It reminded me of the work of another great writer who I read when I was a tween. (N.D. Wilson wasn’t yet published at that time, unfortunately; I would have loved to have discovered him as a child.)
But I opened The Picture of Dorian Gray when I was 12 or 13 and found myself in awe of the picture that was being painted by the words.
The studio was filled with the rich odour of roses, and when the light summer wind stirred amidst the trees of the garden, there came through the open door the heavy scent of the lilac, or the more delicate perfume of the pink-flowering thorn. …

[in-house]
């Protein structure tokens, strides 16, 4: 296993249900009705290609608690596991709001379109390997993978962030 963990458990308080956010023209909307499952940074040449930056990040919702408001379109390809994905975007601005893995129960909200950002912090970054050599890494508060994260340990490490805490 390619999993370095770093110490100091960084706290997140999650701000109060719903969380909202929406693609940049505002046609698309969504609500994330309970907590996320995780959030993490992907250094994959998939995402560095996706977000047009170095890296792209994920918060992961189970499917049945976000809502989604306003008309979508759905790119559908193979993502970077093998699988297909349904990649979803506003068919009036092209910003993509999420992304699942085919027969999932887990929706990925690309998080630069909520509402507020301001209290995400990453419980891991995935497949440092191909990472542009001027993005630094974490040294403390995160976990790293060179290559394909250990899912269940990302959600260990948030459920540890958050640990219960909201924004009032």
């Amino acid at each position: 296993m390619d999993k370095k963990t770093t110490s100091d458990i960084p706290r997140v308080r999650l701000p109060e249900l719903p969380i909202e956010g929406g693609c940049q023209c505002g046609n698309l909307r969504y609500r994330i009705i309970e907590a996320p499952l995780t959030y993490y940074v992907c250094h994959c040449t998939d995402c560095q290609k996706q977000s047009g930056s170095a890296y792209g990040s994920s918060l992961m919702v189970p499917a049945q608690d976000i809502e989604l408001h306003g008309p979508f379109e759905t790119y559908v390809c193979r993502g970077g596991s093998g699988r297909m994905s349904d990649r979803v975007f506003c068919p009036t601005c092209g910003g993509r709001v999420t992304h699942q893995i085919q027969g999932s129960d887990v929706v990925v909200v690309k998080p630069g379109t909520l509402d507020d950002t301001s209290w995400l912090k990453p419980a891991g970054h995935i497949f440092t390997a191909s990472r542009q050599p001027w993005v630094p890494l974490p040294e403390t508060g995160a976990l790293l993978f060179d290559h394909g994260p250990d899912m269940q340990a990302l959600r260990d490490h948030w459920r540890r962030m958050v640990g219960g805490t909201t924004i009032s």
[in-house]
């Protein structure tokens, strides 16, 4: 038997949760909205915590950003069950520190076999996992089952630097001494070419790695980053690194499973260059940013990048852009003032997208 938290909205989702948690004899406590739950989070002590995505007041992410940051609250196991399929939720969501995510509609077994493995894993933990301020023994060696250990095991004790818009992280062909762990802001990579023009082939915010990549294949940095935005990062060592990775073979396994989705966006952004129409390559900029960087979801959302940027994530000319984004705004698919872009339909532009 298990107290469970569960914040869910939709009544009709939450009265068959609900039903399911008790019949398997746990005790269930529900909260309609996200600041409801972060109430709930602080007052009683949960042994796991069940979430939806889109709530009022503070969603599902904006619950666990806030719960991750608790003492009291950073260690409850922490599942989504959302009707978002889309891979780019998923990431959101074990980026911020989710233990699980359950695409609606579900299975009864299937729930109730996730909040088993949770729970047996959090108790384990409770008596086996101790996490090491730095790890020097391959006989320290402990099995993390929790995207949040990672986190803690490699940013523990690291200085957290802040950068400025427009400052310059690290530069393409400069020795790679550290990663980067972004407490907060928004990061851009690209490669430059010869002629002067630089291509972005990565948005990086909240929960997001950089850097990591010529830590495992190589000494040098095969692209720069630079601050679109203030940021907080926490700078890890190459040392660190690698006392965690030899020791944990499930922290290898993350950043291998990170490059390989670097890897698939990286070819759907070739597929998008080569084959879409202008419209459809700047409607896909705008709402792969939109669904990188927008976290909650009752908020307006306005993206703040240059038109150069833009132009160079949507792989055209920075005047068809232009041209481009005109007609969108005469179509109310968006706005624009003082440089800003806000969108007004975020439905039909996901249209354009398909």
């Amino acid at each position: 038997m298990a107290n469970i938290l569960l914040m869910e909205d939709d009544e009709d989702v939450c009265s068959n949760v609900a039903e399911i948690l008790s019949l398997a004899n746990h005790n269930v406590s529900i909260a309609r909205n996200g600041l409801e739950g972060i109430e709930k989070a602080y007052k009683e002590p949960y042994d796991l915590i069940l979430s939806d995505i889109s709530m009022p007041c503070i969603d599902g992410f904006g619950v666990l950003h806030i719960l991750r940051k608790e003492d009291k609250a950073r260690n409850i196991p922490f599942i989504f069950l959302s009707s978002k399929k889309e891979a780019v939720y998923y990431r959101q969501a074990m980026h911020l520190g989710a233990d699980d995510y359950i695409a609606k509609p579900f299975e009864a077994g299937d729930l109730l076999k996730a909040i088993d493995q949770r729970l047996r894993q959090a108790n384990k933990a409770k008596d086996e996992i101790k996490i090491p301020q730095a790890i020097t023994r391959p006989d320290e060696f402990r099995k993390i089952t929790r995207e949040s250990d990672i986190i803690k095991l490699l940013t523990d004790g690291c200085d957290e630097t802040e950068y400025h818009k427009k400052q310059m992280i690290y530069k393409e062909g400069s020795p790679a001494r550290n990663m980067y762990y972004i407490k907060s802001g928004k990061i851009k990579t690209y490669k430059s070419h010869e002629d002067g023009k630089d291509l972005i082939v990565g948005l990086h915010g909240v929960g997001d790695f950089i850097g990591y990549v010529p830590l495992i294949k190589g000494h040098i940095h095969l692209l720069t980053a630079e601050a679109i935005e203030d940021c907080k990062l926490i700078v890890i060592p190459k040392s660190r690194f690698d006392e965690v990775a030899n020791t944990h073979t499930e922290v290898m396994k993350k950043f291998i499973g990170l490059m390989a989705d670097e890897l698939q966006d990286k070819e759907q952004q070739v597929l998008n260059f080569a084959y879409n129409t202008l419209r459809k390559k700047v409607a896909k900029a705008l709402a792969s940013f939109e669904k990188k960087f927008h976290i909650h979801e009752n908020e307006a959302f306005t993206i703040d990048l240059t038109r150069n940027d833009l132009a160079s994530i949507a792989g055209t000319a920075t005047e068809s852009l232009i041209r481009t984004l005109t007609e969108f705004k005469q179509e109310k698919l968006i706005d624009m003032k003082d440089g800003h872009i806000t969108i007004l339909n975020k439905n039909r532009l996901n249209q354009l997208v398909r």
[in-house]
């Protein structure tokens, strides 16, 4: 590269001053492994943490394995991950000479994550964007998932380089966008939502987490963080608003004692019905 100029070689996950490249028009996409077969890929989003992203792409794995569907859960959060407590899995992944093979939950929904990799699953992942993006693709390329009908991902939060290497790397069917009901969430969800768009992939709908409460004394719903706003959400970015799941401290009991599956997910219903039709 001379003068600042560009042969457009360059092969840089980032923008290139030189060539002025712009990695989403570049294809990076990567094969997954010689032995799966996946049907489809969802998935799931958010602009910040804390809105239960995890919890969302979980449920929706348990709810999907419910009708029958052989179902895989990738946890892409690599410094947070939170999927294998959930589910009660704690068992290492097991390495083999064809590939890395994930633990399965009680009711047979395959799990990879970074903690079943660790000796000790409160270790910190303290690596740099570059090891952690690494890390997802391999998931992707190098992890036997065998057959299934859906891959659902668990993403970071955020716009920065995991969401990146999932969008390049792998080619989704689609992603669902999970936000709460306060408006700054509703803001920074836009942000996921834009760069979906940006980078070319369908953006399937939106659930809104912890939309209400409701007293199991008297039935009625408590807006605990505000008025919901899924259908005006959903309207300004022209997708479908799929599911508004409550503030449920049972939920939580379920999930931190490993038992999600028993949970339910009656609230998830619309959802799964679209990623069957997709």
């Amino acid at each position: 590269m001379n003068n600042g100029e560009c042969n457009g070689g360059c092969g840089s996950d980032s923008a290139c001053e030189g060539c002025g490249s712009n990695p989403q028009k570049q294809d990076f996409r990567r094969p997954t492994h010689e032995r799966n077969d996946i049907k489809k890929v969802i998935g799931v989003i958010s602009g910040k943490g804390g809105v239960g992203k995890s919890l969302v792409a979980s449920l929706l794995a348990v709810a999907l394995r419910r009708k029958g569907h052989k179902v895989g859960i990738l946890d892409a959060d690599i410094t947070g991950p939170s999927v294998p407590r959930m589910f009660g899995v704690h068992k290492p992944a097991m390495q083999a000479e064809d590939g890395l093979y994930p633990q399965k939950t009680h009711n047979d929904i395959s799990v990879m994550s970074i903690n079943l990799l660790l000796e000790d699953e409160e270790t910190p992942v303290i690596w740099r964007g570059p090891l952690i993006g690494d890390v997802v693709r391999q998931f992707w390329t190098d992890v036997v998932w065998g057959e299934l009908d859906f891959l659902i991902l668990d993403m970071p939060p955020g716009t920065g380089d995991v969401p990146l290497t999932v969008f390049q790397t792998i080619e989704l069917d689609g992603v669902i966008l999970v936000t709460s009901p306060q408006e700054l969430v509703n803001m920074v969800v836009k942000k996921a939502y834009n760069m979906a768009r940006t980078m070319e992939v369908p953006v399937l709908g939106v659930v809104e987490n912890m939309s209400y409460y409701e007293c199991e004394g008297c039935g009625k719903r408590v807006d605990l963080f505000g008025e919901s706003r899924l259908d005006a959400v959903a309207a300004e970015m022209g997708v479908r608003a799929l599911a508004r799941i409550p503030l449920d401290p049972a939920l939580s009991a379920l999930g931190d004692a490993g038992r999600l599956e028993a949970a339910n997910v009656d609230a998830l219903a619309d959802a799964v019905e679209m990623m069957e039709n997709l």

Lord Henry Wotton could just catch the gleam of the honey-sweet and honey-coloured blossoms of a laburnum, whose tremulous branches seemed hardly able to bear the burden of a beauty so flamelike as theirs; and now and then the fantastic shadows of birds in flight flitted across the long tussore-silk curtains …Oscar Wilde
Now I know that the book is not a children’s book and maybe I shouldn’t have been reading that book at that age …
But it was one of the first books that established in me that longing for the beauty of words. That feeling that comes from reading some books that kind of evokes a longing for something beyond.
That is not going to happen to your reader, though, if you’re merely trying to write an easy book for children.
Another book that had the same effect on me at that age was To Kill a Mockingbird – the scene near the end that steps back from Scout’s point of view.
For me, those lines swirled with magic and otherworldliness.
I felt such a longing to experience that kind of magic for myself.